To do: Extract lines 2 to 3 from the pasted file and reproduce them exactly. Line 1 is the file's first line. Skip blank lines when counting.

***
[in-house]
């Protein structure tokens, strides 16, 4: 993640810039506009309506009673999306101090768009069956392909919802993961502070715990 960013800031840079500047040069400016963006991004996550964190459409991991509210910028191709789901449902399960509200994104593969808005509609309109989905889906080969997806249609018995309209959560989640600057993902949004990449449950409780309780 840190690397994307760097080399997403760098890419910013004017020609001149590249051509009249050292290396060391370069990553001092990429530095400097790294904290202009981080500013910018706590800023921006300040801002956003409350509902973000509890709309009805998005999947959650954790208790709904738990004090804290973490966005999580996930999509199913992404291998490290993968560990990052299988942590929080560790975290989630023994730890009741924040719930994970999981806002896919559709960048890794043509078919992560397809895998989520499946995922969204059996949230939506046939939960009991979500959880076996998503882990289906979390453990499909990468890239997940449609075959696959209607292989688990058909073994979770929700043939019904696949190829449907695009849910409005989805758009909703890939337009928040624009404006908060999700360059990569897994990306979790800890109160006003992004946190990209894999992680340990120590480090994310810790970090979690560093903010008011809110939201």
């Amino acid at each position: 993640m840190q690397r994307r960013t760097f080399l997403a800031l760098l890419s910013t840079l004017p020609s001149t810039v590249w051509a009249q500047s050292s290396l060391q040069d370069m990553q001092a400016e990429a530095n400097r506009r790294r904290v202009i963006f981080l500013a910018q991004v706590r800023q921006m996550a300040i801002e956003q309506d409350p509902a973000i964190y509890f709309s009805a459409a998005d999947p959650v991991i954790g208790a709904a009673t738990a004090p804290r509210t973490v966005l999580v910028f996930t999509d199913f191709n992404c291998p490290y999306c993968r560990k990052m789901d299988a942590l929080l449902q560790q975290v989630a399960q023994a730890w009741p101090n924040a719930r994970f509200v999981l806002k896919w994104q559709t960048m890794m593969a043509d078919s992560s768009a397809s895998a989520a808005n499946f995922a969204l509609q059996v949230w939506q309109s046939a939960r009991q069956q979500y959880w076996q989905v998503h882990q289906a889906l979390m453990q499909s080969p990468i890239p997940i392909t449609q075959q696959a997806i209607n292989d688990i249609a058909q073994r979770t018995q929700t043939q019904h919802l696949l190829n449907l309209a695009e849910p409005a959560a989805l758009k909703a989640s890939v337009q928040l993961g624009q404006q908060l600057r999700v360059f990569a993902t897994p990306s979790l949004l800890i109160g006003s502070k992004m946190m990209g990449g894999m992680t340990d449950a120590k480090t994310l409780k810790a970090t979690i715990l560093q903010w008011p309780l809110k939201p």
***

């Protein structure tokens, strides 16, 4: 993640810039506009309506009673999306101090768009069956392909919802993961502070715990 960013800031840079500047040069400016963006991004996550964190459409991991509210910028191709789901449902399960509200994104593969808005509609309109989905889906080969997806249609018995309209959560989640600057993902949004990449449950409780309780 840190690397994307760097080399997403760098890419910013004017020609001149590249051509009249050292290396060391370069990553001092990429530095400097790294904290202009981080500013910018706590800023921006300040801002956003409350509902973000509890709309009805998005999947959650954790208790709904738990004090804290973490966005999580996930999509199913992404291998490290993968560990990052299988942590929080560790975290989630023994730890009741924040719930994970999981806002896919559709960048890794043509078919992560397809895998989520499946995922969204059996949230939506046939939960009991979500959880076996998503882990289906979390453990499909990468890239997940449609075959696959209607292989688990058909073994979770929700043939019904696949190829449907695009849910409005989805758009909703890939337009928040624009404006908060999700360059990569897994990306979790800890109160006003992004946190990209894999992680340990120590480090994310810790970090979690560093903010008011809110939201």
């Amino acid at each position: 993640m840190q690397r994307r960013t760097f080399l997403a800031l760098l890419s910013t840079l004017p020609s001149t810039v590249w051509a009249q500047s050292s290396l060391q040069d370069m990553q001092a400016e990429a530095n400097r506009r790294r904290v202009i963006f981080l500013a910018q991004v706590r800023q921006m996550a300040i801002e956003q309506d409350p509902a973000i964190y509890f709309s009805a459409a998005d999947p959650v991991i954790g208790a709904a009673t738990a004090p804290r509210t973490v966005l999580v910028f996930t999509d199913f191709n992404c291998p490290y999306c993968r560990k990052m789901d299988a942590l929080l449902q560790q975290v989630a399960q023994a730890w009741p101090n924040a719930r994970f509200v999981l806002k896919w994104q559709t960048m890794m593969a043509d078919s992560s768009a397809s895998a989520a808005n499946f995922a969204l509609q059996v949230w939506q309109s046939a939960r009991q069956q979500y959880w076996q989905v998503h882990q289906a889906l979390m453990q499909s080969p990468i890239p997940i392909t449609q075959q696959a997806i209607n292989d688990i249609a058909q073994r979770t018995q929700t043939q019904h919802l696949l190829n449907l309209a695009e849910p409005a959560a989805l758009k909703a989640s890939v337009q928040l993961g624009q404006q908060l600057r999700v360059f990569a993902t897994p990306s979790l949004l800890i109160g006003s502070k992004m946190m990209g990449g894999m992680t340990d449950a120590k480090t994310l409780k810790a970090t979690i715990l560093q903010w008011p309780l809110k939201p």